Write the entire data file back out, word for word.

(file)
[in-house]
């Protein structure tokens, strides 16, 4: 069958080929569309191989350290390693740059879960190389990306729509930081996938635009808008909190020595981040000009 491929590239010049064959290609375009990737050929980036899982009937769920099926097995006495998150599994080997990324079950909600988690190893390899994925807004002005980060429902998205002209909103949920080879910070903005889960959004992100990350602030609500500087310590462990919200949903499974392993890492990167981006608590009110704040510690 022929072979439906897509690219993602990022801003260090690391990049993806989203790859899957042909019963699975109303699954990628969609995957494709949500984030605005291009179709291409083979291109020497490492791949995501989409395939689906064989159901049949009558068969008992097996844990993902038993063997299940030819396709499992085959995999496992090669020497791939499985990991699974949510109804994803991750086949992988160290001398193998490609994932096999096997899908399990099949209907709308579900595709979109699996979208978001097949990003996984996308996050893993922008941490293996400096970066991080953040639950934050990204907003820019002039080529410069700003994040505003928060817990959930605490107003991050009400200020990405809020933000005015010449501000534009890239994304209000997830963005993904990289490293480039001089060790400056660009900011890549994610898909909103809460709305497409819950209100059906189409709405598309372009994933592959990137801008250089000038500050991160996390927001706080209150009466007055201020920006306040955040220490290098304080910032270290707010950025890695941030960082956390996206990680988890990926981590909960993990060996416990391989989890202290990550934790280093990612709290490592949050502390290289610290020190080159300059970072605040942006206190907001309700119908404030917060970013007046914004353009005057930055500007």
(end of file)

[in-house]
């Protein structure tokens, strides 16, 4: 069958080929569309191989350290390693740059879960190389990306729509930081996938635009808008909190020595981040000009 491929590239010049064959290609375009990737050929980036899982009937769920099926097995006495998150599994080997990324079950909600988690190893390899994925807004002005980060429902998205002209909103949920080879910070903005889960959004992100990350602030609500500087310590462990919200949903499974392993890492990167981006608590009110704040510690 022929072979439906897509690219993602990022801003260090690391990049993806989203790859899957042909019963699975109303699954990628969609995957494709949500984030605005291009179709291409083979291109020497490492791949995501989409395939689906064989159901049949009558068969008992097996844990993902038993063997299940030819396709499992085959995999496992090669020497791939499985990991699974949510109804994803991750086949992988160290001398193998490609994932096999096997899908399990099949209907709308579900595709979109699996979208978001097949990003996984996308996050893993922008941490293996400096970066991080953040639950934050990204907003820019002039080529410069700003994040505003928060817990959930605490107003991050009400200020990405809020933000005015010449501000534009890239994304209000997830963005993904990289490293480039001089060790400056660009900011890549994610898909909103809460709305497409819950209100059906189409709405598309372009994933592959990137801008250089000038500050991160996390927001706080209150009466007055201020920006306040955040220490290098304080910032270290707010950025890695941030960082956390996206990680988890990926981590909960993990060996416990391989989890202290990550934790280093990612709290490592949050502390290289610290020190080159300059970072605040942006206190907001309700119908404030917060970013007046914004353009005057930055500007």